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Page 223 - Twere now to be most happy, for I fear My soul hath her content so absolute That not another comfort like to this Succeeds in unknown fate.
Page 454 - This is the ship of pearl, which, poets feign, Sails the unshadowed main, — The venturous bark that flings On the sweet summer wind its purpled wings In gulfs enchanted, where the siren sings, And coral reefs lie bare, Where the cold sea-maids rise to sun their streaming hair. Its webs of living gauze no more unfurl; Wrecked is the ship of pearl!
Page 454 - Where the cold sea-maids rise to sun their streaming hair. Its webs of living gauze no more unfurl ; Wrecked is the ship of pearl ! And every chambered cell, Where its dim dreaming life was wont to dwell, As the frail tenant shaped his growing shell, Before thee lies revealed, — Its irised ceiling rent, its sunless crypt unsealed ! Year after year beheld the silent toil That spread his lustrous coil...
Page 444 - ORDER is Heaven's first law ; and this confest, Some are, and must be, greater than the rest, More rich, more wise; but who infers from hence That such are happier, shocks all common sense.
Page 444 - Honour and shame from no condition rise ; Act well your part, there all the honour lies.
Page 455 - Child of the wandering sea; Cast from her lap, forlorn! From thy dead lips a clearer note is born Than ever Triton blew from wreathed horn! While on my ear it rings, Through the deep caves of thought I hear a voice that sings: Build thee more stately mansions, O my soul, As the swift seasons roll! Leave thy low-vaulted past! Let each new temple, nobler than the last, Shut thee from heaven with a dome more vast, Till thou at length art free, Leaving thine outgrown shell by life's unresting sea!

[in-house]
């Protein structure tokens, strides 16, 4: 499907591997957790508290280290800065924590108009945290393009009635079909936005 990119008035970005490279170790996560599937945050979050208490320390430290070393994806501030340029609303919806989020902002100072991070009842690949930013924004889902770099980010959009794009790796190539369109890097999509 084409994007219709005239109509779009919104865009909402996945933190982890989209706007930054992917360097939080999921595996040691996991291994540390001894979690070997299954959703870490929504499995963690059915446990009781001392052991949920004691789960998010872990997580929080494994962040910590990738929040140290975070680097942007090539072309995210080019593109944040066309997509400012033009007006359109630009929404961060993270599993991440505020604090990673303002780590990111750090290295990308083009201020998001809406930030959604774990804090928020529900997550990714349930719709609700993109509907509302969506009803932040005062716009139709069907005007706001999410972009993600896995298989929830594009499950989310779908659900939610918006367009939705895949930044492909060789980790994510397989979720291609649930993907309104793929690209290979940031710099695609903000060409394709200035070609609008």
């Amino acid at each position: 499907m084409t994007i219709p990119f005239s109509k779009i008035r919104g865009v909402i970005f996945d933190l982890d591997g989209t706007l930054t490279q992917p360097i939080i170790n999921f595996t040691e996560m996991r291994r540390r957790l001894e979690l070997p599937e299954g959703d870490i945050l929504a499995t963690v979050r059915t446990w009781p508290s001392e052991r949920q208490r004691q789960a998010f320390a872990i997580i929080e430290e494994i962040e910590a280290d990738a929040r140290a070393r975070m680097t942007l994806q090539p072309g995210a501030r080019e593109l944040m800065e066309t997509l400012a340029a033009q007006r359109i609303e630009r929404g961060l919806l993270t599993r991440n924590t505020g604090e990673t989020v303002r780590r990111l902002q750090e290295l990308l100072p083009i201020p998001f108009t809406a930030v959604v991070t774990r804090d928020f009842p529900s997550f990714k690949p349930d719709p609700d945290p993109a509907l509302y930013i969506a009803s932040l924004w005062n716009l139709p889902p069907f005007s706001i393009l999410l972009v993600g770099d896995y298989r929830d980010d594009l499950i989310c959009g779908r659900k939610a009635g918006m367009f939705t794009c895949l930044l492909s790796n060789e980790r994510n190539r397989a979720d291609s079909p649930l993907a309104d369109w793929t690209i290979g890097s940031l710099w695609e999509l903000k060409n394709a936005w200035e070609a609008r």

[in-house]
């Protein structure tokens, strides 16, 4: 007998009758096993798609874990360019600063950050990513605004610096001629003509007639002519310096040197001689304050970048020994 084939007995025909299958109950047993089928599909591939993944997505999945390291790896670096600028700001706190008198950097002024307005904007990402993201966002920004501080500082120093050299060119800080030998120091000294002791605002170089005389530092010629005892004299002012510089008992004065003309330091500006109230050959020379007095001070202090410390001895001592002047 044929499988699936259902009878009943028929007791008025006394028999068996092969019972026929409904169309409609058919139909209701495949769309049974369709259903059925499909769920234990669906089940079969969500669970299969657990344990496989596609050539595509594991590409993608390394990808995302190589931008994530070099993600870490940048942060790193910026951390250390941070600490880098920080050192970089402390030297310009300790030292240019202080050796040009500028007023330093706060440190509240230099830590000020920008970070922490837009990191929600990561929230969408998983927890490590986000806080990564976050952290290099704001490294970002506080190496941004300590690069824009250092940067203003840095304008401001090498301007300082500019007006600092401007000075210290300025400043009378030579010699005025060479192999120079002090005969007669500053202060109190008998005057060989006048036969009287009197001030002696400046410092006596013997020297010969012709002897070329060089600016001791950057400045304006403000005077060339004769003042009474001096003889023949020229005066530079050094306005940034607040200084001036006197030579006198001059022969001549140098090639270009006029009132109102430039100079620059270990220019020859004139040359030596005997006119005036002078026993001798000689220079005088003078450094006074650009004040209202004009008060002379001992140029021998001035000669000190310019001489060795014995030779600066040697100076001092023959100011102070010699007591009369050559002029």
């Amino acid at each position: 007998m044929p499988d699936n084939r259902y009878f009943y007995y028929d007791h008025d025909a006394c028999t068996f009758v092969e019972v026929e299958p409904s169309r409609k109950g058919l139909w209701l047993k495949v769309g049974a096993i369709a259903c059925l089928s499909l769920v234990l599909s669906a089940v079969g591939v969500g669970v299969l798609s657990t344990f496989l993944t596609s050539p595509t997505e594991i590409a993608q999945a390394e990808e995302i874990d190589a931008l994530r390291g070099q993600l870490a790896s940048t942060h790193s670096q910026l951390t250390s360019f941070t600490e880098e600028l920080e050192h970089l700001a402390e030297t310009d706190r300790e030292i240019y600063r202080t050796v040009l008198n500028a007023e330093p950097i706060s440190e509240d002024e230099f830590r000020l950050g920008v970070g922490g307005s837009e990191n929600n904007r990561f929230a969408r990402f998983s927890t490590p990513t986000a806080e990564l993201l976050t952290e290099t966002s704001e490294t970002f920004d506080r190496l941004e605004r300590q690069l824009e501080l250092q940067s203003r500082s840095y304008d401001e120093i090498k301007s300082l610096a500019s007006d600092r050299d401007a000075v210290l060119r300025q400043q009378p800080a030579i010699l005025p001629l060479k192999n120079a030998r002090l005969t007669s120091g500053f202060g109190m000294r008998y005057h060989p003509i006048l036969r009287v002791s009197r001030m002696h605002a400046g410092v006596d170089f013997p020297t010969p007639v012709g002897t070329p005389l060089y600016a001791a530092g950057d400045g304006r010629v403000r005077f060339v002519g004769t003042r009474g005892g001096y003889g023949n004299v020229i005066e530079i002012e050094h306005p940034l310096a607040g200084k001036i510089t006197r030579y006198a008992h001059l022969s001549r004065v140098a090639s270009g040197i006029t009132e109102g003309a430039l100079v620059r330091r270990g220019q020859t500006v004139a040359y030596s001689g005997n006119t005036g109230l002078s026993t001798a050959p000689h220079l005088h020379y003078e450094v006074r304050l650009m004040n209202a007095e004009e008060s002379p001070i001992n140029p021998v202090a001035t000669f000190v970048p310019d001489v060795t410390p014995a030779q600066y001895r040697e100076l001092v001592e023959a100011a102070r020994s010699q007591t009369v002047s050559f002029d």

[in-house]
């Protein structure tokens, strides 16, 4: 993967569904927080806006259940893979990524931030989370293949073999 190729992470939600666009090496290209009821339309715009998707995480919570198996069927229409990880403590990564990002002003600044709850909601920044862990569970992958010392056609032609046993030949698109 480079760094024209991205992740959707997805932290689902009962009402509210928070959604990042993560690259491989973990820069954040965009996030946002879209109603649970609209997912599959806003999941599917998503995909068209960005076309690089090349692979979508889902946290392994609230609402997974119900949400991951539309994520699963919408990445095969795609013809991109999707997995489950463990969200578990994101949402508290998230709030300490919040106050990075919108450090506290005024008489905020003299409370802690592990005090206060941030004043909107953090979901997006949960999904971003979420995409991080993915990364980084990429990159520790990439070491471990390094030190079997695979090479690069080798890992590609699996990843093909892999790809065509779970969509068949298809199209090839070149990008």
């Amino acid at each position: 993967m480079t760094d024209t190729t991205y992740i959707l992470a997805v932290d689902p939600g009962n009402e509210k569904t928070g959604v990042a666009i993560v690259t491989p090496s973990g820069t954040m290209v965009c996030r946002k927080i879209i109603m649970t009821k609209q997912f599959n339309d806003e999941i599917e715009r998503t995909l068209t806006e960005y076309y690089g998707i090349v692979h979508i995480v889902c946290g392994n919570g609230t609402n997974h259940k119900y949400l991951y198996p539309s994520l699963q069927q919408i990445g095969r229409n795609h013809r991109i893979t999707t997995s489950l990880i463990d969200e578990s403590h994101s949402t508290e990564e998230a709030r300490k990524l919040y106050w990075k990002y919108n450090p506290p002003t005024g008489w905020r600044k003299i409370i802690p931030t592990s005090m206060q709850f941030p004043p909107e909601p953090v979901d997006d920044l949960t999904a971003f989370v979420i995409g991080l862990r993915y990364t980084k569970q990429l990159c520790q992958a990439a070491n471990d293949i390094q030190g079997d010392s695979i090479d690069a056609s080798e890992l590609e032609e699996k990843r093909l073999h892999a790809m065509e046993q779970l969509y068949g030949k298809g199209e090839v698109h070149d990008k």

Page 455 - Build thee more stately mansions, O my soul, As the swift seasons roll ! Leave thy low-vaulted past! Let each new temple, nobler than the last, Shut thee from heaven with a dome more vast, Till thou at length art free, Leaving thine outgrown shell by life's unresting sea!
Page 493 - to erect, maintain and conduct a College for the higher education of women" ; and "to take such steps as from time to time may be thought most expedient and effectual to obtain for the Students of the College admission to the examinations for degrees of the University of Cambridge ; and generally to place the College in connection with that University.
Page 472 - So enraptured was I with the idea of acting this part, and so fearful of anything preventing me, that I did not tell the manager I had no dresses, until it was too late for me to be prevented from acting it; and the day before the performance, after rehearsal, I told him. He immediately sat down and wrote a note of introduction for me to the tragedienne of the French Theatre, which then employed some of the best among French artists for its company. This note was to ask her to help me to costumes...
Page 296 - So they to each other kept clinging, and clung, While Time his swift circuit was winging and wung ; And this was the thing he was bringing and brung : The man Sally wanted to catch, and had caught ; That she wanted from others to snatch, and had snaught ; Was the one she now liked to scratch, and she scraught.